The UK’s Investigatory Powers Tribunal (IPT) has found that UK spy agencies have illegally invaded our personal lives for the past 17 years.
The illegal programmes in question have innocent enough sounding names: Bulk Communications Data (BCD) and Bulk Personal Datasets (BPD). But this linguistic trick diverts us from the scarier, and more accurate, name attached to such activity: blanket mass surveillance.
And if the charity that brought this case to the IPT hadn’t done so, we would have little idea how much our lives were being monitored and analysed.
The Snowden leaks revealed some of the very worst of the state’s surveillance activities. But thanks to this case, we now know they’ve been watching us, illegally, for much longer than we thought.
Business to carry on as usual
The Canary has previously highlighted how this case shows that our government is free to break the rules, or change them to avoid punishment. And this abuse of power means that business will very much carry on as usual.
GCHQ (the Government Communications Headquarters, pictured above) has not been told to delete the personal information it seized through the programmes, or to stop using it. And according to Privacy International, bulk data collection still requires no judicial or independent authorisation. So UK spy agencies are generally free to collect whatever data they want.
In addition, the Investigatory Powers Bill – currently in its final stages before being passed by Parliament – will hand over unprecedented powers to the same spying organisations criticised in the ruling.
The charity also warns that agencies can continue to share databases of collected bulk data with foreign intelligence agencies, contractors, and other local law enforcement agencies.
GCHQ, MI5 and MI6 attach little or no value to our privacy. Yet it’s a crucial right. And it’s essential to our freedom – to what makes us human.
Privacy matters, a lot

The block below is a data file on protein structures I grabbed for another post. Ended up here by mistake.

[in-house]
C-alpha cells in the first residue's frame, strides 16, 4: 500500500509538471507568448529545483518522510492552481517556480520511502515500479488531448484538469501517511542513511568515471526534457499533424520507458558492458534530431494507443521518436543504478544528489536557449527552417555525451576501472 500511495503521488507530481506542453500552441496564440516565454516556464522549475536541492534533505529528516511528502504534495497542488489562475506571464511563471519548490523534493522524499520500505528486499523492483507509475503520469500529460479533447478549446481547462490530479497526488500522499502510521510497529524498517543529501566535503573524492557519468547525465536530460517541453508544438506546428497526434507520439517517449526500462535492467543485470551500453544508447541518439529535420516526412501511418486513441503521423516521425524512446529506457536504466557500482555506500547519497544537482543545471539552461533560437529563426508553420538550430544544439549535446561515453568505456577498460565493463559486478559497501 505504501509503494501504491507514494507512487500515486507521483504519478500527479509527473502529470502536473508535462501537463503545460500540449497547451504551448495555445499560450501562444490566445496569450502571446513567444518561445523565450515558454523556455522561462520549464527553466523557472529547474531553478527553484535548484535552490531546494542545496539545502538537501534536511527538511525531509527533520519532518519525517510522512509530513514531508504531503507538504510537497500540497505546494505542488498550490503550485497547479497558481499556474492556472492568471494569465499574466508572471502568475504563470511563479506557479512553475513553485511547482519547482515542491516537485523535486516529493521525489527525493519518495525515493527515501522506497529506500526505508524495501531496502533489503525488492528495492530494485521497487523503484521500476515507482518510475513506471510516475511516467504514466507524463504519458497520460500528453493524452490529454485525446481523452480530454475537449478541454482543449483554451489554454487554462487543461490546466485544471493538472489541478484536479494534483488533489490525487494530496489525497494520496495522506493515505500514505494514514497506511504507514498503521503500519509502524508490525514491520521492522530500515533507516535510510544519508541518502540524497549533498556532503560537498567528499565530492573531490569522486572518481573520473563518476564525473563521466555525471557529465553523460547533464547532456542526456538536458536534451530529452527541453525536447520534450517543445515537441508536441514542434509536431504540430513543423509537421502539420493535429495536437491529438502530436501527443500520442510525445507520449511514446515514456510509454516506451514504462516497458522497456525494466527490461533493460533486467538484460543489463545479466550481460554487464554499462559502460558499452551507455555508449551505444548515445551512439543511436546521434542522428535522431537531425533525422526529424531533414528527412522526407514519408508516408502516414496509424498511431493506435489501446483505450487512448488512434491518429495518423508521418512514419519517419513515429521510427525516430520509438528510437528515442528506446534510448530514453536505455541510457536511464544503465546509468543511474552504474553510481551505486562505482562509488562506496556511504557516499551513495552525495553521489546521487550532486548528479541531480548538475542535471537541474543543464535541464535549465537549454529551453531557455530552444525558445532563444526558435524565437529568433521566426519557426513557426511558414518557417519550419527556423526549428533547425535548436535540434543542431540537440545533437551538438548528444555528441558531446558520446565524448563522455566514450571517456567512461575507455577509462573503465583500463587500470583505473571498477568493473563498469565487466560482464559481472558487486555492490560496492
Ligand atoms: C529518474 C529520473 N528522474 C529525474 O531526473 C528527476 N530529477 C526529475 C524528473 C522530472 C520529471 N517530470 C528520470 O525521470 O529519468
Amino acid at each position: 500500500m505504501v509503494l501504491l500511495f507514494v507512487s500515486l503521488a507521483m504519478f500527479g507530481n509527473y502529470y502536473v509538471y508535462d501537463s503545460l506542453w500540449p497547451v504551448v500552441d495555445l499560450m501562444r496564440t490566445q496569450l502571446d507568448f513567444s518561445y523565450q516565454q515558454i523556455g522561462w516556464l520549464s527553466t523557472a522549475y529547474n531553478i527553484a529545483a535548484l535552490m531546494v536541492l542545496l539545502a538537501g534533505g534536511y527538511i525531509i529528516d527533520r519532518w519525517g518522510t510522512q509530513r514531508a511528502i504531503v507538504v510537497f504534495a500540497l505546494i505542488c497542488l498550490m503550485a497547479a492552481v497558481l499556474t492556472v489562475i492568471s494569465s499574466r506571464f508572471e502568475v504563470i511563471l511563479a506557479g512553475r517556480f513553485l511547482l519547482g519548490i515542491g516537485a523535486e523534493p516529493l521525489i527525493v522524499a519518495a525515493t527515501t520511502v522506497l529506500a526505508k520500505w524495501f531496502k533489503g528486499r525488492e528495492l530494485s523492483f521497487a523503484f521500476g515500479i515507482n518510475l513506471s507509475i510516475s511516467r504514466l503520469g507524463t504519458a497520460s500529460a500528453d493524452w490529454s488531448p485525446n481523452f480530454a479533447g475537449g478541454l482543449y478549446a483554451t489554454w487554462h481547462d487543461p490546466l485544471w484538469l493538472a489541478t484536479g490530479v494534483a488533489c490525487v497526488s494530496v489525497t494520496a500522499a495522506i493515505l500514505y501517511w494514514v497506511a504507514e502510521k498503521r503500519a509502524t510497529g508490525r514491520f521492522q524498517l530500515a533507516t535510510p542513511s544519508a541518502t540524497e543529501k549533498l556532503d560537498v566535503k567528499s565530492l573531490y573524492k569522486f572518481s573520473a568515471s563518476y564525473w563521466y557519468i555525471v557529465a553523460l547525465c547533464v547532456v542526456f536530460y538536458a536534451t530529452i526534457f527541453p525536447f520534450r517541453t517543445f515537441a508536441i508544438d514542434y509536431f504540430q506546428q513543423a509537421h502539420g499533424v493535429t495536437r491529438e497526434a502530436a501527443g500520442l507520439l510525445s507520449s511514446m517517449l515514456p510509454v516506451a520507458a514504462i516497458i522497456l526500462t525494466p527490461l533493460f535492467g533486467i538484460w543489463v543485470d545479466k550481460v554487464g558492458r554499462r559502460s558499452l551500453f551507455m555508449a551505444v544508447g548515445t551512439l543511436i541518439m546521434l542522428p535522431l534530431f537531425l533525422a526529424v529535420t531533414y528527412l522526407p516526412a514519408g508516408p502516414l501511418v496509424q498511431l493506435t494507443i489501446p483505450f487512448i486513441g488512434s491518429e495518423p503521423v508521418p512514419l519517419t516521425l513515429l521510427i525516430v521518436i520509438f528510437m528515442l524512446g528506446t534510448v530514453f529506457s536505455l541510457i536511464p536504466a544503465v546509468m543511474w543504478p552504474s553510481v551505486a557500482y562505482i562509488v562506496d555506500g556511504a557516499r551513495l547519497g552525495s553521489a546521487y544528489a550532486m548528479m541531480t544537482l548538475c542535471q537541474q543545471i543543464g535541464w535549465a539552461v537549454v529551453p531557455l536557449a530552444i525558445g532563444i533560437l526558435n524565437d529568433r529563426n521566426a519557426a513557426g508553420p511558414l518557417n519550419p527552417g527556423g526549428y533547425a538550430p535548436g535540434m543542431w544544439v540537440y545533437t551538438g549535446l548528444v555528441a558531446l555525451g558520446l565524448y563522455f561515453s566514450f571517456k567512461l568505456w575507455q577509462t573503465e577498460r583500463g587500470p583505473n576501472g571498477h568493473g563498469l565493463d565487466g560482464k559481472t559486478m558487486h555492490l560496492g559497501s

The saying goes that you have nothing to fear if you have nothing to hide. So we shouldn’t care if our personal information is collected and analysed in bulk. But Glenn Greenwald, the journalist who helped to publish Edward Snowden’s leaked documents, has illustrated perfectly why privacy matters to all of us.
First of all, he asserts, we can tell that privacy is incredibly important to us based on the fact that we would rarely give away our passwords to others. So how can we trust spies when we know that they abused their powers to spy on friends and family?
Everyone has something to hide. Not for nefarious reasons, necessarily, but to keep certain information away from the judgmental eyes of others. Having private lives defines us as people as much as having social lives does.
Psychological studies have also pointed to the importance of privacy, and the negative effects of mass surveillance. Most importantly, mass surveillance fosters distrust and conformity, and limits creativity and dissent.
A lack of privacy creates a kind of mental prison. Being monitored changes how you behave. It makes you more anxious about what you say to others, and what content you search for online. In a nutshell, it limits your freedom. It is a pernicious form of censorship, precisely because it is subtle and we don’t notice it. But if we sit back and accept the mentality of ‘I have nothing to hide’, then we only make it easier for the government to take away this integral freedom.
Featured image via Flickr
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